My Monday walk this week was taken the day after my walk through Sunnyhurst Wood but this time actually started direct from home. Across the field at the end of the street, through the bottom end of a nearby large housing estate and across a local park brought me to Smithills Forest, and though there wasn’t as much blue sky as the previous day there was enough sunshine to bring out the colour in the trees and the leaves on the ground. It was very pleasant walking through the wood and I saw no-one and nothing other than a few birds and a couple of squirrels playing ‘chase’ through the trees.
The path through the woods took me to the lane leading to Smithills Hall in one direction and through Smithills Open Farm and back towards home in the other – I opted for having a wander round the grounds of Smithills Hall so went left. With the autumn leaves and lack of colourful spring and summer flowers and foliage the gardens looked vastly different to when I was there in late May but it was still nice to wander round and in a slightly secluded part of the garden I even discovered something I’d long since forgotten about – the grave of Little Bess.
In 1870 Colonel Richard Henry Ainsworth inherited Smithills Hall on the death of his great uncle, and he and his wife Isabella Margaret, usually known as Sally, lived there until 1900 before moving to a smaller house in Northamptonshire. Sally was a kind and gentle person with a great affection for animals and Little Bess was one of her favourite dogs. A small white marble headstone, now rather discoloured with age, marks the burial place of Little Bess, and though some of the words are hard to make out the inscription reads “Multum in Parvo” (meaning Much in Little) “In memory of Little Bess, in whom we lose sagacity, love and fidelity. She was of the rarest beauty and though the smallest of her race was possessed of the most lion hearted courage. January 13th 1873 at the age of 6”. Although a bit overgrown with weeds the grave was decorated with a few pots of artificial flowers and even a plaited dog lead had been left there at some time so maybe it’s tended on odd occasions by members of the Friends of Smithills Hall group.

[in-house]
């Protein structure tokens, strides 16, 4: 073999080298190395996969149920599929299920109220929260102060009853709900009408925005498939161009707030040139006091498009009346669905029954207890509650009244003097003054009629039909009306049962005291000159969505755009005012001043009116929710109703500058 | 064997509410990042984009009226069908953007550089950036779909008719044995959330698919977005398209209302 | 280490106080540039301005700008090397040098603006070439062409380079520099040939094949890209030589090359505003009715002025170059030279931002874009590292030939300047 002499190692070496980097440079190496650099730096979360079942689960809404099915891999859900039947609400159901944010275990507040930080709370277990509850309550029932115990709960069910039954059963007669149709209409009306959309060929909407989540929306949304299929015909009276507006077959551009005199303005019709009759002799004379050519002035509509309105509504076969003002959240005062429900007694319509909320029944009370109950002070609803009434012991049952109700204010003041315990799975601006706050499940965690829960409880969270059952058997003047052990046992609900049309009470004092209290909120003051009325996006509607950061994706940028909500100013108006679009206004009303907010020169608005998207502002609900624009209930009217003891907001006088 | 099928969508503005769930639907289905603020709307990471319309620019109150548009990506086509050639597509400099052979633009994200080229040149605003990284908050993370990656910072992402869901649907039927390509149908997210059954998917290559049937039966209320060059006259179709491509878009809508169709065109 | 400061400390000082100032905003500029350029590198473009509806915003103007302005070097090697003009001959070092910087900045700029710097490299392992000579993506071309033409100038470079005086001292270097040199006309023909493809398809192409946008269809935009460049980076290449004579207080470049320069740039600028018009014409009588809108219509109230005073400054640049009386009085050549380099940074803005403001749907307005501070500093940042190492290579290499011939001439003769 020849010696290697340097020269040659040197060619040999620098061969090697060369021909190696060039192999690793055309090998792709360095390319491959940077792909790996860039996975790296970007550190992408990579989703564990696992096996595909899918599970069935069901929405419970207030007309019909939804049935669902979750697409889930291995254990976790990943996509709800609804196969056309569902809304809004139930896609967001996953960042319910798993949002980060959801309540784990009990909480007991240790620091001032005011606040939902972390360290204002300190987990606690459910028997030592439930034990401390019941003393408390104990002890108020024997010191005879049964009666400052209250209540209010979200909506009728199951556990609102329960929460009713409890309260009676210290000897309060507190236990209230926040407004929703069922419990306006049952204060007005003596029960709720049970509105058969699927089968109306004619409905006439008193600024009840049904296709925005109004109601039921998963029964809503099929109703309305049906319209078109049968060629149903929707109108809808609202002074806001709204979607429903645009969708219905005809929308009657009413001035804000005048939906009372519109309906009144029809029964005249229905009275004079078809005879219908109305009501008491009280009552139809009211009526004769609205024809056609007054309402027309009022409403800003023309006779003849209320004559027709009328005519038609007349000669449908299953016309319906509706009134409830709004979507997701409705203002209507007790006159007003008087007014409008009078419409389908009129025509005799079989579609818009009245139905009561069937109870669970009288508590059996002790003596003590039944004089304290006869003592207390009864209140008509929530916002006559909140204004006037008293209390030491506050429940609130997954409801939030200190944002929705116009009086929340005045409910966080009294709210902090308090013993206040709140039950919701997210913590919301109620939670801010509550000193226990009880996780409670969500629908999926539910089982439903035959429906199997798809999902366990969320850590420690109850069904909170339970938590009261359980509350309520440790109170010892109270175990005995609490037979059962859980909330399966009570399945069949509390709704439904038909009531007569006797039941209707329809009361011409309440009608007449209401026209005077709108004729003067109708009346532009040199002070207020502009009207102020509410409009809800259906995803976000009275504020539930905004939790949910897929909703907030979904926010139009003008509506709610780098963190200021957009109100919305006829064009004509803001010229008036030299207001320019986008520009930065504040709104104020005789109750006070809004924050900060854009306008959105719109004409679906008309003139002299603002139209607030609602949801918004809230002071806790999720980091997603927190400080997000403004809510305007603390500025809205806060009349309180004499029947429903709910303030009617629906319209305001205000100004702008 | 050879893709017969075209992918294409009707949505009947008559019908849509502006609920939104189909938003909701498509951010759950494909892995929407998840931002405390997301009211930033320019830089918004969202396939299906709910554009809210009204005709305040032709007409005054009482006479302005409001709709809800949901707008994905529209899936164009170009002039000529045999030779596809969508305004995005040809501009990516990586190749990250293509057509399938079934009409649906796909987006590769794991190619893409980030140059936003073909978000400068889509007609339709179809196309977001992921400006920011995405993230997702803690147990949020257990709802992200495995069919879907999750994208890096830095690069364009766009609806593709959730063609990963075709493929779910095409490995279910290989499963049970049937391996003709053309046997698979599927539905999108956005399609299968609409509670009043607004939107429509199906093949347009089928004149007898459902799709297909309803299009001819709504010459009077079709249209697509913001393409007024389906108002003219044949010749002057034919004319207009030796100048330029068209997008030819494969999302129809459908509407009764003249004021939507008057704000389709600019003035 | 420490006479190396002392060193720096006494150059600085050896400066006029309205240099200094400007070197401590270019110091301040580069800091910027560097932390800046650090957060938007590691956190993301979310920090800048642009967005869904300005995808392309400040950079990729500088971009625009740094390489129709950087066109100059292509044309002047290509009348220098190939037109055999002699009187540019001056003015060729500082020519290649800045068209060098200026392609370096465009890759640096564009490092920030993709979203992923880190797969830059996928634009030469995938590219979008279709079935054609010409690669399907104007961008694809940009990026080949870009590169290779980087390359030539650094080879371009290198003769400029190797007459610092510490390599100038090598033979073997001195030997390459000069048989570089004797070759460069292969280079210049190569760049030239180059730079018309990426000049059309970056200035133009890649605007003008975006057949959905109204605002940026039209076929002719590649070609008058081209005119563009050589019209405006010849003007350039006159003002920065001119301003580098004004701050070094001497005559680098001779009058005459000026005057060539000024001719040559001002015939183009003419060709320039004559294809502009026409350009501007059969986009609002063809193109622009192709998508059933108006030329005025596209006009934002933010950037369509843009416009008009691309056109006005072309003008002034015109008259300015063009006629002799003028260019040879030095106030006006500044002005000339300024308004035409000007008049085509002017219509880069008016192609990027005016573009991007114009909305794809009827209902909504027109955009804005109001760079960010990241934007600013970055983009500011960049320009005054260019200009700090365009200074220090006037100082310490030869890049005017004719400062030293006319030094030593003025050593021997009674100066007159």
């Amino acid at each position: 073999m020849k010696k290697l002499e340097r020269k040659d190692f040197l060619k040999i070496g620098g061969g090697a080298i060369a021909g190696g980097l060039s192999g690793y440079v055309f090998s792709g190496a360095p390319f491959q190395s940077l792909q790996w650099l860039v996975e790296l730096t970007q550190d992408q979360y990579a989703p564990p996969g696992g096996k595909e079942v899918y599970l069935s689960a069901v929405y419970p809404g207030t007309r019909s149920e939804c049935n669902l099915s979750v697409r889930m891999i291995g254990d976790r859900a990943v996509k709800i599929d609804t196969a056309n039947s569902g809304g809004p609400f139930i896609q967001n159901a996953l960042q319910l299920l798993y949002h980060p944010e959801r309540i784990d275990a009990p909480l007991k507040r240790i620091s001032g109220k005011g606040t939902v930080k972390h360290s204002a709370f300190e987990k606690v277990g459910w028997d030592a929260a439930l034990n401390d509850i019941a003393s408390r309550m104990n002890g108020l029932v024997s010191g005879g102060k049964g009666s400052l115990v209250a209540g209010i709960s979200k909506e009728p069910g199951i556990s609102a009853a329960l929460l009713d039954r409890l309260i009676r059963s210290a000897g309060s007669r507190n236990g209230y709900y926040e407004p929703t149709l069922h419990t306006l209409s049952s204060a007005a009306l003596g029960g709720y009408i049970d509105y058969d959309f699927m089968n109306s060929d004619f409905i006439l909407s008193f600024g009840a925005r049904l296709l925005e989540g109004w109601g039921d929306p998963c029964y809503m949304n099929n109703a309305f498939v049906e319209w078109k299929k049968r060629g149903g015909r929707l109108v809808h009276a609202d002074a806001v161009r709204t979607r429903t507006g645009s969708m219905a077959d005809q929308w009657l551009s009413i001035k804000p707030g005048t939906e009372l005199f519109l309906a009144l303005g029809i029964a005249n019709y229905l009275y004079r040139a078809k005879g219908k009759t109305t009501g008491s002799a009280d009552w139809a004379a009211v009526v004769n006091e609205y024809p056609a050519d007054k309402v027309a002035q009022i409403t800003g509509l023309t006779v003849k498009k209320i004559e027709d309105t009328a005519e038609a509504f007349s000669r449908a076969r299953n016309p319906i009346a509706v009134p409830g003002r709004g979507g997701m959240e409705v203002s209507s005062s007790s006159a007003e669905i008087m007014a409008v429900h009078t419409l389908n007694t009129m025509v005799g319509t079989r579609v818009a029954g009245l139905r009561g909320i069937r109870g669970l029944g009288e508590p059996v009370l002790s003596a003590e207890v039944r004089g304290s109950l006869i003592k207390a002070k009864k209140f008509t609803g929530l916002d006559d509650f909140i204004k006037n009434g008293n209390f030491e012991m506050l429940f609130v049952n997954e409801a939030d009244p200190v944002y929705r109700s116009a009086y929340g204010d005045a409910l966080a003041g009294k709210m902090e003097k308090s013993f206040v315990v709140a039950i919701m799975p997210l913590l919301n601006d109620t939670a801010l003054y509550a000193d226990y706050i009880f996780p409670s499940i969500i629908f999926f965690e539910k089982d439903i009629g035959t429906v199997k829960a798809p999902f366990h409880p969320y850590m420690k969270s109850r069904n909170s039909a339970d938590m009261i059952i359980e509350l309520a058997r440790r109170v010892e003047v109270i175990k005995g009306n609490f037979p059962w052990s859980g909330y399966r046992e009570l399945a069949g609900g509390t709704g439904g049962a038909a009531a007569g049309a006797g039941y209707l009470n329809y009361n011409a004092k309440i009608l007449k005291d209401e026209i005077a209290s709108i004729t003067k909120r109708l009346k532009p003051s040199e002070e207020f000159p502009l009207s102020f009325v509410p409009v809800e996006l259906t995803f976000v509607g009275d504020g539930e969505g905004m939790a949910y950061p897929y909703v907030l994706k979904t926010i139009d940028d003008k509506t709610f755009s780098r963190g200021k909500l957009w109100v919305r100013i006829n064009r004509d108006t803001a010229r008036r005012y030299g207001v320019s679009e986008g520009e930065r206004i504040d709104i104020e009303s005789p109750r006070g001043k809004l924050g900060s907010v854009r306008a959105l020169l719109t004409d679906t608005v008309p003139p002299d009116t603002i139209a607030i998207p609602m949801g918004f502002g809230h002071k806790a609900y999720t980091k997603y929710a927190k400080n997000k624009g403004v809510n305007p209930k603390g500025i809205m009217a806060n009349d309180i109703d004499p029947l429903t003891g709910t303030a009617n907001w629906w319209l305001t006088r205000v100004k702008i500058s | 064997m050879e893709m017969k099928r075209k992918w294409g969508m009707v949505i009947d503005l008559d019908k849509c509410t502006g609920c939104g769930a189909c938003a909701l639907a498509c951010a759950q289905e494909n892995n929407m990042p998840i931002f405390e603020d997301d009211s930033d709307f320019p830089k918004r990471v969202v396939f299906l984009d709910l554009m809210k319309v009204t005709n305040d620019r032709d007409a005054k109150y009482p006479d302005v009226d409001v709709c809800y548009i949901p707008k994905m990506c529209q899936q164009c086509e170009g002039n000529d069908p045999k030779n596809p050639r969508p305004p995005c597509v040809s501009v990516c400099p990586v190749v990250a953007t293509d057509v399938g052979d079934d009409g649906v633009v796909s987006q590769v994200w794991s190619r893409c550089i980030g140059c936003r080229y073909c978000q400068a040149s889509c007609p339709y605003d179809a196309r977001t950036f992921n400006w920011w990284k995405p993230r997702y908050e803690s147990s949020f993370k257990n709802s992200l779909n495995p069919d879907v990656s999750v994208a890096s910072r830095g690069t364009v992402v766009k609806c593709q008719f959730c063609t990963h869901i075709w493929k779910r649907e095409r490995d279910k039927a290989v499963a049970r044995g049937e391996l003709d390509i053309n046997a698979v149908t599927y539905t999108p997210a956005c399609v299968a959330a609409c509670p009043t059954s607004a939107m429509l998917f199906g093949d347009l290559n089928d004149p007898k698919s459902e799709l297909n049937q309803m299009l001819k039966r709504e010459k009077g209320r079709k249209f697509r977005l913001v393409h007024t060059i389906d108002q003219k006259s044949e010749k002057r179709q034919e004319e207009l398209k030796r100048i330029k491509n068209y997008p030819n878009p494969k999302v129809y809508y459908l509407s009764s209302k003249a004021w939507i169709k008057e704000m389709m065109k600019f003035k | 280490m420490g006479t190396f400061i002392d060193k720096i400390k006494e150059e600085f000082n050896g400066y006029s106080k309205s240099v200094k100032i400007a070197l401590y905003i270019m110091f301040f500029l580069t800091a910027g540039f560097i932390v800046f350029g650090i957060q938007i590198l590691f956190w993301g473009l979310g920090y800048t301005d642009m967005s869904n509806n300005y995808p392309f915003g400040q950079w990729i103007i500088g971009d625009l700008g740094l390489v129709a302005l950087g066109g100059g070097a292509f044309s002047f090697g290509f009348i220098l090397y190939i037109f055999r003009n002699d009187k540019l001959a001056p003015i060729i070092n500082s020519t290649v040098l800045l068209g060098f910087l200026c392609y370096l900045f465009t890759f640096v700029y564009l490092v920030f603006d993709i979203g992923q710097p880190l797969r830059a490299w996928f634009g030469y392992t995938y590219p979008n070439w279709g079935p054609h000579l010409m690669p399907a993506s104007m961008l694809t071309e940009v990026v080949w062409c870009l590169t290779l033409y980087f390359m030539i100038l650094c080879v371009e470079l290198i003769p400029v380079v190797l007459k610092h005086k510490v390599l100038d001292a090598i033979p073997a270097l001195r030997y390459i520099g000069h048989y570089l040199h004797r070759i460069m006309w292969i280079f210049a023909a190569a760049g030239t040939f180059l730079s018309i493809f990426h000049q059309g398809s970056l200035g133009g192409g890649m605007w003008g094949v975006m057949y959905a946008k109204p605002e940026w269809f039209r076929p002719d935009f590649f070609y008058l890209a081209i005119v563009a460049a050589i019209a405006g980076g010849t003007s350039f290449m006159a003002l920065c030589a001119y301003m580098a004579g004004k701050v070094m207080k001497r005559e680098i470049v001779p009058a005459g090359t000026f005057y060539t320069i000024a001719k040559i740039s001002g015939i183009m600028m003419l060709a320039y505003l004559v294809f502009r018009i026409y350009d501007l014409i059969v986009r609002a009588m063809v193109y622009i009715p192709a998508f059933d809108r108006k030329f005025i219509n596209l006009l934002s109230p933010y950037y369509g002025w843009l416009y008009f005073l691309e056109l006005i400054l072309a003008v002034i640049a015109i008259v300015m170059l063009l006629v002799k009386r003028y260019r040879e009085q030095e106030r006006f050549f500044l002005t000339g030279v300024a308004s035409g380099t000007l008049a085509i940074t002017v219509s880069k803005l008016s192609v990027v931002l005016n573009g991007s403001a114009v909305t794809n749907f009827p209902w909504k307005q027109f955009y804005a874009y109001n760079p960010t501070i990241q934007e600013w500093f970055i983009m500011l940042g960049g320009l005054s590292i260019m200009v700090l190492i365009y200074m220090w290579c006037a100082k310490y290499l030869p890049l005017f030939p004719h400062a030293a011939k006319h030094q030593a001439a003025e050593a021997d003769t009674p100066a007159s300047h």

Across the far side of the lawns I spotted a small splash of pink within the green hedge and on closer inspection found it was the remains of (I think) a couple of rhododendron flowers – very late for the time of year and rather an unexpected surprise. Close to there half a dozen steps took me down to a path which meandered a short distance through the trees and I came across something which, although I knew of its existence somewhere on the land, I’d never seen before – a small lake. It seemed to be a bit overgrown in places but with the autumn colours of the trees it still looked quite pretty and was worth a couple of photos.